So, what did I learn today?  I learned that I need to stop calling eBay support for technical assistance because they give out misinformation more often than not and when questionned about the validity of the information, they become defensive and belligerent.  And I learned that, as a seller, eBay does not trust me with the buyer’s email address because I might spam them later or, heaven forbid, let them know that I also sell elsewhere.  eBay just doesn’t get it — No amount of strong arm tactics is going to prevent eBay sellers from informing buyers about alternate channels.  When the buyer opens their package from me and is pleased to find their item arrived in great condition and very quickly, they are also pleased to find a nice little note telling them that I appreciate their business and that they can find me online somewhere else besides eBay.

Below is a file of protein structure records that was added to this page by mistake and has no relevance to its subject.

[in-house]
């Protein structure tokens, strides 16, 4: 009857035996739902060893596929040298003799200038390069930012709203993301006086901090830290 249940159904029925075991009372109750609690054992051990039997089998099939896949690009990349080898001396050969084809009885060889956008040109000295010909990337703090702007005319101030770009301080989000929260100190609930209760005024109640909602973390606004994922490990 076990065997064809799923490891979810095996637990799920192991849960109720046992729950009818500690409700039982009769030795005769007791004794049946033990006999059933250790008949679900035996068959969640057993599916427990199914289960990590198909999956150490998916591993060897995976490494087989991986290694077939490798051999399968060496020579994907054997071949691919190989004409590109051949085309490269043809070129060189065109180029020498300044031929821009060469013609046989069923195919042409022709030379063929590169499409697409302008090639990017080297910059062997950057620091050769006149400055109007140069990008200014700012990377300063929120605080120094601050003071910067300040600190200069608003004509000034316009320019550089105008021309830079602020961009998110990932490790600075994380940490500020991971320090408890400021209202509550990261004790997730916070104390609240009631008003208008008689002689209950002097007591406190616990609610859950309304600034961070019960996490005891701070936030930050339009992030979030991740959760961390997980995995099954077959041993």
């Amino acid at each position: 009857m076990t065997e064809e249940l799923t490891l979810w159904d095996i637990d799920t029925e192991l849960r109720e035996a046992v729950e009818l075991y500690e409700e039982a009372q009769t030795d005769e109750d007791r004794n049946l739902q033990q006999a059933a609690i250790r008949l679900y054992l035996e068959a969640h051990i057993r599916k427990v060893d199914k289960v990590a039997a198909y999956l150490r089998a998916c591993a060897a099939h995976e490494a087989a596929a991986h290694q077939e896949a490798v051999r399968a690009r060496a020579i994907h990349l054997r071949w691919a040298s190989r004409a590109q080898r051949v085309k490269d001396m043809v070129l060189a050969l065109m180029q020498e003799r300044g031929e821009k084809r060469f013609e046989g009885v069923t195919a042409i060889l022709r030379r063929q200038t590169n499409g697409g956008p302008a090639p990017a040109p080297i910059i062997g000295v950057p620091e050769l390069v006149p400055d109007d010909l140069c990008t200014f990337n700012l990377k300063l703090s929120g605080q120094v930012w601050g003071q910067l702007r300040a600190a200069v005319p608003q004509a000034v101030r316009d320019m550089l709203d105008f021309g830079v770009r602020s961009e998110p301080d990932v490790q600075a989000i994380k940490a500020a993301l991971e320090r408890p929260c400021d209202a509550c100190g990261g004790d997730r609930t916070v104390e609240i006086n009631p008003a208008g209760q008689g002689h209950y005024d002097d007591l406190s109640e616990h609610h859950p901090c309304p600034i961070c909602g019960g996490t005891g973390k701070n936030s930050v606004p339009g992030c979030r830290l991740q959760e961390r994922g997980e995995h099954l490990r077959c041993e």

I have a suggestion to eBay – instead of spending so much time and energy trying to stifle communication between buyers and sellers in an effort to prevent off-site sales, how about spending more time and energy making the eBay site a welcome place for buyers and sellers so that they would not have the desire to leave?  A good place to start would be to make the eBay platform technically functional again and to train customer service reps to be at least as knowledgeable as the sellers who call in asking for help.        


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9 Responses to “Sometimes No Information from eBay is Better than Misinformation”

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I don’t mean for this to be provocative, but given the system inadequacies and the abhorrent behavior you experience with TSAM, why do you continue to do business on eBay?